I’m very relieved that for now at least the pandemic is not affecting my treatment. I’m a member of a breast cancer support group on Facebook and women on there are having scans and treatment and operations cancelled or delayed. Some are accepting of whatever decision has been taken but others are angry and upset. Healthcare professionals are having to make some very difficult choices but policies seem to vary from place to place and that really doesn’t seem fair.
I also want to say that I’m really not ready for all these platitudes that are flying around, like “the earth breathed and the earth healed” and “this was the time parents became teachers” and, worst of all, “everything will be alright”. I know why it’s happening but it’s not for me.
I appreciate the beautiful birdsong and the fact that the air is cleaner. I love the Thursday evening clapping for the NHS and the lone trumpeter in Hebden Bridge. I love any number of other things that have come out of the crisis (the creativity and imagination on show is fabulous) – but there are many people for whom it’s already not alright and there are many more for whom it won’t be. And I’m not just talking about the people who’ve died and their friends and families. Life will be different, and we don’t know yet know how different, but for many people it will never be the same – and not in a good way.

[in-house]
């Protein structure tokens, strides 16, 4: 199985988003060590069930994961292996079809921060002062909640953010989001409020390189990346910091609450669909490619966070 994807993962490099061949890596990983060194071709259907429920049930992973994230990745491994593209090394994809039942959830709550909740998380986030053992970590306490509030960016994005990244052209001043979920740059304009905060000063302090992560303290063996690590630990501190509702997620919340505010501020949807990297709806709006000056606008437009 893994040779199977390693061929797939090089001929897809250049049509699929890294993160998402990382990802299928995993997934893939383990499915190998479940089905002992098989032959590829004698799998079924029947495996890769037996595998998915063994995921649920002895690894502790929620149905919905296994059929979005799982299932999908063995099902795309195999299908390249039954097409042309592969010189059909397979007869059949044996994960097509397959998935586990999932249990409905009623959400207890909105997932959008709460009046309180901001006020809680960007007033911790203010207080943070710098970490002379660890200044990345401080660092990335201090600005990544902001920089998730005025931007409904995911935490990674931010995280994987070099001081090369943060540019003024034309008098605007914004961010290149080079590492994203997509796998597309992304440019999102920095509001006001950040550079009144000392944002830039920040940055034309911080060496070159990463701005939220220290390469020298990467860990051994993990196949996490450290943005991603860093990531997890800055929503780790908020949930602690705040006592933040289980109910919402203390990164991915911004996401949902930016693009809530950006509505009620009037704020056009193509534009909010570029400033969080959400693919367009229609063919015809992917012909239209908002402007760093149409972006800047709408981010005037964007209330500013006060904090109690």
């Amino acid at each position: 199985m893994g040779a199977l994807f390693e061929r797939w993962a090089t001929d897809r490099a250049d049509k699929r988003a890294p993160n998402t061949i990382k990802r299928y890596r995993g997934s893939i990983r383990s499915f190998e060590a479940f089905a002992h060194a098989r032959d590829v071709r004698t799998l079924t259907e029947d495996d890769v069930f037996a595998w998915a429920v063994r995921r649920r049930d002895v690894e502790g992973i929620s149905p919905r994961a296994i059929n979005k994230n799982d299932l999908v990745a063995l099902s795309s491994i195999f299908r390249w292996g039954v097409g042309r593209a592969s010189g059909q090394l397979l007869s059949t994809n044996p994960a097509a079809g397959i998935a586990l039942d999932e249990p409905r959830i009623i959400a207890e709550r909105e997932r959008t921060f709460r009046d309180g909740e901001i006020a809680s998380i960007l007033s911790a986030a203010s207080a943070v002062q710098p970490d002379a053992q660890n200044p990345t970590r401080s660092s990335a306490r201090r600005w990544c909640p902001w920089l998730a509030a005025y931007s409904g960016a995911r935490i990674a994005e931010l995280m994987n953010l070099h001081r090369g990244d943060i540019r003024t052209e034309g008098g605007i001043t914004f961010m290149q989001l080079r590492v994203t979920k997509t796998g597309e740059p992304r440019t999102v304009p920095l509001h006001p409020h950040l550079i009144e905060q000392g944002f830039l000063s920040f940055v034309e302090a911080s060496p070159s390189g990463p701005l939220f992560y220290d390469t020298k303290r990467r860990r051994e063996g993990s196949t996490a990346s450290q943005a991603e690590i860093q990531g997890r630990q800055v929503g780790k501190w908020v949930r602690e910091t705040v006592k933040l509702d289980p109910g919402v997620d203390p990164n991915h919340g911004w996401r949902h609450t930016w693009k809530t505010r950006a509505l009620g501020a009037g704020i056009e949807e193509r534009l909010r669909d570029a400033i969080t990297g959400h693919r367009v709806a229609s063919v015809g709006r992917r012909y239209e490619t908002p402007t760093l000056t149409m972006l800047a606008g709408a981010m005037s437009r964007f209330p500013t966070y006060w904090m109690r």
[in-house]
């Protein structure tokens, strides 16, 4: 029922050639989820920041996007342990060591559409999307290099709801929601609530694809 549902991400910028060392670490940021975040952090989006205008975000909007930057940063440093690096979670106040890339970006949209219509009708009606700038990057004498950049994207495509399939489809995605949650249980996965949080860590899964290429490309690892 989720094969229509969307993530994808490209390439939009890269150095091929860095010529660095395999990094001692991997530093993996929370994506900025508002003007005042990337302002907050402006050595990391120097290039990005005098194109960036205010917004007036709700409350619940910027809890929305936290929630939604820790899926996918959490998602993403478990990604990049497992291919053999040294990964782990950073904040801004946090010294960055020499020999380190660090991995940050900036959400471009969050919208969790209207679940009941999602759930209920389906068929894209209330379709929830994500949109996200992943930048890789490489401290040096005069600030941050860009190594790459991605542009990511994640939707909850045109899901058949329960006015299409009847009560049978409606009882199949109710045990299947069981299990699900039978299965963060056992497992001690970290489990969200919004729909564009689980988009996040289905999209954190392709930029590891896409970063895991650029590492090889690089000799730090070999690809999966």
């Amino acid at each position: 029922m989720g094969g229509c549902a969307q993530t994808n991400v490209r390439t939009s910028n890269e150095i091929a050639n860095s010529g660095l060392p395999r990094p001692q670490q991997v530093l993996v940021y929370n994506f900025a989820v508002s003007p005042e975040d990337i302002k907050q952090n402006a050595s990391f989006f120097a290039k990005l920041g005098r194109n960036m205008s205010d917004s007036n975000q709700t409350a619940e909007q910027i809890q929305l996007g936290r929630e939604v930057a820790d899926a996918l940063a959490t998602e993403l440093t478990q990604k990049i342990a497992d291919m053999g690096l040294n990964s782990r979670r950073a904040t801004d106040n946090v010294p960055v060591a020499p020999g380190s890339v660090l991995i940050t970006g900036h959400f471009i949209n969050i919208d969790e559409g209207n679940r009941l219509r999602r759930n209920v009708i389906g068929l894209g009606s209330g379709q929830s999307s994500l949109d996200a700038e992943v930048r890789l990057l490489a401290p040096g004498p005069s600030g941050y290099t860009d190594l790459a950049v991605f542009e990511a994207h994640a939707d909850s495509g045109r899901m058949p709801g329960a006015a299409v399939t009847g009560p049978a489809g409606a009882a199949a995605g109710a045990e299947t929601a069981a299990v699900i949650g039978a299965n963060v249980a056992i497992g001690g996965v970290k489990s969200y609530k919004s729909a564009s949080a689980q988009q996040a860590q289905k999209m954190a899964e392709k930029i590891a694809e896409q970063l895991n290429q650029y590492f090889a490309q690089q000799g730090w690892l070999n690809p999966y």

On a more positive front on a personal level, the oncologist said during her phone call with me that she’s happy for me to go out – as long as I’m sensible and take all the obvious precautions. Walks in the park are fine as are cycling and running, but shopping isn’t, as that would entail going inside and being among people and putting myself unnecessarily at risk. That suits me fine!
As time had gone on, I’d more or less come to that conclusion myself although I hadn’t yet ventured out. It was good to hear it from someone who knows a lot better than I do. It was followed a couple of days later with a text from the NHS Coronavirus Service telling me to stay at home for at least 12 weeks “unless a healthcare professional suggests otherwise”.
That was over a week ago. I’ve been out for a couple of walks on the common at the bottom of the street and I’ve done one run. It was my first since February 1st and my legs have only just recovered.
I’m not taking any chances, so I’ll stay very local. I don’t really even feel like going out on my bike. Out of the three activities, I feel this is the one where you have least control over your surroundings. I know it doesn’t work like this but my thinking is that I’ve not put all this effort into living well with incurable breast cancer only to be felled by this friggin’ virus.
I may not have been cycling but that doesn’t mean I haven’t been pedalling.
Last Sunday, one of the two cycling clubs that I’m in – the Balham Cycling Club – organised a virtual fundraising event for St George’s Hospital Charity. The idea was for those members who have access to an exercise bike or turbotrainer to cycle collectively the distance of the UK – from Land’s End in Cornwall to John o’Groats in the very north of Scotland – and to raise the distance in Pounds sterling (1,407km/£1,407). The response on the day was so incredible that we decided to do the return leg too. In the end, 45 of us took part, we cycled more than three times our original goal, and to date we’ve raised more than £5,600 – almost four times the amount we set out to raise originally.
I reckon my contribution – done in three stages – was 80km (50 miles). It was a heartwarming and humbling event and l was proud to be part of it.
Thanks for reading. Stay well and stay safe.